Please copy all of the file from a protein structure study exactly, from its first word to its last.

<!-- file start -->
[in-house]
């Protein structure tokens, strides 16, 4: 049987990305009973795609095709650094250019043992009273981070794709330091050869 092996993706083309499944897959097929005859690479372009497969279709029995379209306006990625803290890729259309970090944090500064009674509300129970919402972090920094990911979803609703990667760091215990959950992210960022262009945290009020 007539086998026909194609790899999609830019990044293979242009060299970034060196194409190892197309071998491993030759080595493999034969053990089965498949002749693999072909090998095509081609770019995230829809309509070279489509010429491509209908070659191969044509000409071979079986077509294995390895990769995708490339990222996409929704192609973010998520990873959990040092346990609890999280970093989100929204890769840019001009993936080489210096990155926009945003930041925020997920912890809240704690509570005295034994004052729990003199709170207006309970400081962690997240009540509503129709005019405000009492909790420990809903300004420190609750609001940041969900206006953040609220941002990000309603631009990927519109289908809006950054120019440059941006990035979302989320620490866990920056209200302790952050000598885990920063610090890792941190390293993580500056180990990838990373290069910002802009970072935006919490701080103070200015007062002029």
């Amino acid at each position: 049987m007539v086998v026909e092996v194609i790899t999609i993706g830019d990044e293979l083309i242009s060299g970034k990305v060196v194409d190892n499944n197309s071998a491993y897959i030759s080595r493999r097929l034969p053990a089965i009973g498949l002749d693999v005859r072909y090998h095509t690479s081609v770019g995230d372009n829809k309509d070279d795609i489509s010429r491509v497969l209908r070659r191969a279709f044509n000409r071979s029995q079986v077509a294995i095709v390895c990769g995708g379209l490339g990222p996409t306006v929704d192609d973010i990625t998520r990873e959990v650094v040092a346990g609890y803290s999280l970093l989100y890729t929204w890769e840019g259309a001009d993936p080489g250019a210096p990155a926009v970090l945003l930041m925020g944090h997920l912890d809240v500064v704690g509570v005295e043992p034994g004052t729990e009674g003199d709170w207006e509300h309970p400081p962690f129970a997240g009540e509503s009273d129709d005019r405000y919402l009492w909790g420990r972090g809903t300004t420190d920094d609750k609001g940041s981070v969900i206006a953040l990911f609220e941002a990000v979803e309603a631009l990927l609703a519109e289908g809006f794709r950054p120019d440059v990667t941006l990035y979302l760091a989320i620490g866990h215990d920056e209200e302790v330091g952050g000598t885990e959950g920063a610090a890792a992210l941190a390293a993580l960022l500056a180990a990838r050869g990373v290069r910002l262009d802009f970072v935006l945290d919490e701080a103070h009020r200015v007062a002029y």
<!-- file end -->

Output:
[in-house]
């Protein structure tokens, strides 16, 4: 049987990305009973795609095709650094250019043992009273981070794709330091050869 092996993706083309499944897959097929005859690479372009497969279709029995379209306006990625803290890729259309970090944090500064009674509300129970919402972090920094990911979803609703990667760091215990959950992210960022262009945290009020 007539086998026909194609790899999609830019990044293979242009060299970034060196194409190892197309071998491993030759080595493999034969053990089965498949002749693999072909090998095509081609770019995230829809309509070279489509010429491509209908070659191969044509000409071979079986077509294995390895990769995708490339990222996409929704192609973010998520990873959990040092346990609890999280970093989100929204890769840019001009993936080489210096990155926009945003930041925020997920912890809240704690509570005295034994004052729990003199709170207006309970400081962690997240009540509503129709005019405000009492909790420990809903300004420190609750609001940041969900206006953040609220941002990000309603631009990927519109289908809006950054120019440059941006990035979302989320620490866990920056209200302790952050000598885990920063610090890792941190390293993580500056180990990838990373290069910002802009970072935006919490701080103070200015007062002029």
């Amino acid at each position: 049987m007539v086998v026909e092996v194609i790899t999609i993706g830019d990044e293979l083309i242009s060299g970034k990305v060196v194409d190892n499944n197309s071998a491993y897959i030759s080595r493999r097929l034969p053990a089965i009973g498949l002749d693999v005859r072909y090998h095509t690479s081609v770019g995230d372009n829809k309509d070279d795609i489509s010429r491509v497969l209908r070659r191969a279709f044509n000409r071979s029995q079986v077509a294995i095709v390895c990769g995708g379209l490339g990222p996409t306006v929704d192609d973010i990625t998520r990873e959990v650094v040092a346990g609890y803290s999280l970093l989100y890729t929204w890769e840019g259309a001009d993936p080489g250019a210096p990155a926009v970090l945003l930041m925020g944090h997920l912890d809240v500064v704690g509570v005295e043992p034994g004052t729990e009674g003199d709170w207006e509300h309970p400081p962690f129970a997240g009540e509503s009273d129709d005019r405000y919402l009492w909790g420990r972090g809903t300004t420190d920094d609750k609001g940041s981070v969900i206006a953040l990911f609220e941002a990000v979803e309603a631009l990927l609703a519109e289908g809006f794709r950054p120019d440059v990667t941006l990035y979302l760091a989320i620490g866990h215990d920056e209200e302790v330091g952050g000598t885990e959950g920063a610090a890792a992210l941190a390293a993580l960022l500056a180990a990838r050869g990373v290069r910002l262009d802009f970072v935006l945290d919490e701080a103070h009020r200015v007062a002029y």